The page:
Obi-Wan leaving Anakin to burn on Mustafar was one of his more unmerciful moments in the Star Wars saga.

Obi-Wan Kenobi has a reputation for being a gentle and morally upright Jedi in the Star Wars films. And yet, there was at least one ethically-murky situation wherein Obi-Wan made a questionable choice. After defeating Anakin on Mustafar at the end of Revenge of the Sith, Obi-Wan left him to die a slow and painful death, instead of putting his “brother” out of his misery.

Dealing a devastating blow from the high ground, Obi-Wan watched as Anakin’s dismembered body was engulfed in flames from the lava below. The humane act would have been to mercifully kill Anakin instead of leaving him in agony like Obi-Wan chose to do. Obi-Wan also knew the threat Anakin posed to the galaxy, as evidenced by his “bring balance to the Force” speech. What could have been going through Obi-Wan’s mind to leave his friend and student to suffer such a cruel fate — both in his horrible burning and in his survival, allowing him to become the galaxy’s most reprehensible villain?

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The most obvious answer is that Obi-Wan simply couldn’t bring himself to kill Anakin thanks to the bond they shared, but this seems flimsy when you remember he had no issue with literally disarming (and dislegging) Anakin moments earlier. This battle was obviously an emotionally-devastating event for Obi-Wan, but the hard part, dismembering Anakin, was already done. Killing him would have been the least Obi-Wan could do for a man who was like family to him.

Even if Obi-Wan thought that certain death was minutes away for the burning mass of flesh that was once Anakin, the kind thing to do would have been to not let him suffer a second more. Obi-Wan couldn’t even bear to watch Anakin burn and struggle to climb back up the hill. His decision to walk away comes off as cold and callous, which is uncharacteristic of Obi-Wan. Then again, the noble image people have of Obi-Wan is too unrealistic. He is only a man, after all, and can make mistakes, though a mistake of this magnitude is one that should have haunted him for the rest of his life.

There is one in-canon justification for his heartless decision that aligns with some previous motifs in Revenge of the Sith. According to the canon novelization of the same name by Matthew Stover, Obi-Wan was not concerned with mercy when leaving Anakin. He knew that he could not break the Jedi Code and murder an innocent man. The heinous idea of killing an opponent after they had already been disarmed in combat appears two other times in the film. First, when Anakin decapitates Count Dooku at Palpatine’s behest, and the second when Mace Windu wants to kill Palpatine after he finds out he is a Sith Lord. Anakin fails the first time when he kills Dooku, but stops Mace Windu from breaking the Jedi Code the second time.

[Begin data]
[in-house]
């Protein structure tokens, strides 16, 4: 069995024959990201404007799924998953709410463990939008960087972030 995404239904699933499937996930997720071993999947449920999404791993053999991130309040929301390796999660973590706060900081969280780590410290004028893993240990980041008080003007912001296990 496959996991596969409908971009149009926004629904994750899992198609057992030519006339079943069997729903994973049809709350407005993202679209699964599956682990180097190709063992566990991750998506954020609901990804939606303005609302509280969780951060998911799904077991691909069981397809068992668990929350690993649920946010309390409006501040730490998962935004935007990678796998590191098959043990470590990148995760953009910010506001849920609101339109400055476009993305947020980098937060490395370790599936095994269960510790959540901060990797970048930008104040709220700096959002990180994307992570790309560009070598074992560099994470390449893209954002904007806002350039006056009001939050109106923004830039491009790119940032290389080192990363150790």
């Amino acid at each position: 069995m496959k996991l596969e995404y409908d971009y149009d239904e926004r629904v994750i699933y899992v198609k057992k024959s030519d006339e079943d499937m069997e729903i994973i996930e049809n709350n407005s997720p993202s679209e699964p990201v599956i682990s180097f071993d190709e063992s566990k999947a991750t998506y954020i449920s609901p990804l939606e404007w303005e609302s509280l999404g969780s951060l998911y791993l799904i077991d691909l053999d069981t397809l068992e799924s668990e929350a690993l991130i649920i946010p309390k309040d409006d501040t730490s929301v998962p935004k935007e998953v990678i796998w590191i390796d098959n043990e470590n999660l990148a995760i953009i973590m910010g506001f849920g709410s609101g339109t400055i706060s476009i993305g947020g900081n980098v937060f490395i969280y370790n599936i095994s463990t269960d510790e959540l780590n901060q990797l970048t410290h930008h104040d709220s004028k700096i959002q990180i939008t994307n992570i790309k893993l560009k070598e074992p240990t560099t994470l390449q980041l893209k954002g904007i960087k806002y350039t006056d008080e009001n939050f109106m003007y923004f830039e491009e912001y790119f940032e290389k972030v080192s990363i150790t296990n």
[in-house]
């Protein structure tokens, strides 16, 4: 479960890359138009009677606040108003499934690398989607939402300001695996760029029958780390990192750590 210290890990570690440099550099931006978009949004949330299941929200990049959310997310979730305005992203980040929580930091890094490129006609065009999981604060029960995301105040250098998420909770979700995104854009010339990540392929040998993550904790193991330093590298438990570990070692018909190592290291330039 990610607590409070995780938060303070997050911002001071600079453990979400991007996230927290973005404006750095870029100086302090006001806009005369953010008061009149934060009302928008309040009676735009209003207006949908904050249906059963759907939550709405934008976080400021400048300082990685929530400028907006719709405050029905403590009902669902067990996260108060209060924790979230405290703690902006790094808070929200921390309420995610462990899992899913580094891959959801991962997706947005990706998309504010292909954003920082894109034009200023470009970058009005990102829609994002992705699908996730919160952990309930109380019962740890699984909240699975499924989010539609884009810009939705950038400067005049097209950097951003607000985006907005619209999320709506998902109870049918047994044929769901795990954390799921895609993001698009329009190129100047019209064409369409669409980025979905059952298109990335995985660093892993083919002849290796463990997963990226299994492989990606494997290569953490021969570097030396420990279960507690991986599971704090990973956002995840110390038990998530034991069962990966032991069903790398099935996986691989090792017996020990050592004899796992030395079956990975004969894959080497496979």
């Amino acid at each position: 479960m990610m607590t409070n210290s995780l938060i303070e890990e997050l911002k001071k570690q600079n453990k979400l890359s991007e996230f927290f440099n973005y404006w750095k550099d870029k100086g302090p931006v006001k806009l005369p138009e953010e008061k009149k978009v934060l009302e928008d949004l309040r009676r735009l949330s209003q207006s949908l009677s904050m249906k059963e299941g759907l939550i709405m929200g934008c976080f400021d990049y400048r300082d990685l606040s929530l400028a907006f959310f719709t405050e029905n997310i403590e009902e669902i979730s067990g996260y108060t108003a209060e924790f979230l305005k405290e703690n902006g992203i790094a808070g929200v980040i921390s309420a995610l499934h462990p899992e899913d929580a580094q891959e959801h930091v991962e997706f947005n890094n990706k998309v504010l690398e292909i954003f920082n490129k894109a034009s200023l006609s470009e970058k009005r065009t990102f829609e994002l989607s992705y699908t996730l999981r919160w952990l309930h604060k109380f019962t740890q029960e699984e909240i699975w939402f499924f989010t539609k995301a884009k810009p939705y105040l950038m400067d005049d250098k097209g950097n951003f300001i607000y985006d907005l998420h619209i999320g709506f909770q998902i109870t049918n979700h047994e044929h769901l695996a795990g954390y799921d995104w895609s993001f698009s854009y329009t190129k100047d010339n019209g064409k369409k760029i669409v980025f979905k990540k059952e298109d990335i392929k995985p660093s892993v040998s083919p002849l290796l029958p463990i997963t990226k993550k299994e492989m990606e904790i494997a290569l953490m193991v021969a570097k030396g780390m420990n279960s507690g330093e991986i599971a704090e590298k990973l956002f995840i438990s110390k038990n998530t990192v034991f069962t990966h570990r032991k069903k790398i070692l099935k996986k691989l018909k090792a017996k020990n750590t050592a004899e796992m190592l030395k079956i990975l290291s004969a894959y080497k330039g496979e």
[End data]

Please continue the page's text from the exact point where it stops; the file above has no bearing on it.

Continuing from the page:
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As cold as the Jedi Code can be, Obi-Wan was making the right choice in his mind not to kill Anakin after the battle had already been won. However, there is a difference between killing a defenseless opponent out of bloodlust and sparing a friend from unavoidable physical and emotional agony. It may have been a morally-grey situation, but the ever-strict-structuralist Jedi chose to live in a world of black and white. The novel also states that Obi-Wan chose to leave Anakin’s fate up to the Force, which is a lazy excuse to remove blame from himself. Obi-Wan’s actions, cleaving up Anakin’s body, sealed his fate and he knew it.

Obi-Wan’s choice to leave Anakin was just the last way that Obi-Wan failed him as a Jedi Master. Obi-Wan even says himself while they fight that he failed him, which is demonstrative of the fact he had already given up on Anakin returning to the light side. It was still a heart-wrenching moment, but Obi-Wan ultimately made a repugnant choice in the name of being nominally righteous. This understated moment paints Obi-Wan in a brutal light in the Star Wars movies, one which may be closer to his true nature than what’s on the surface.

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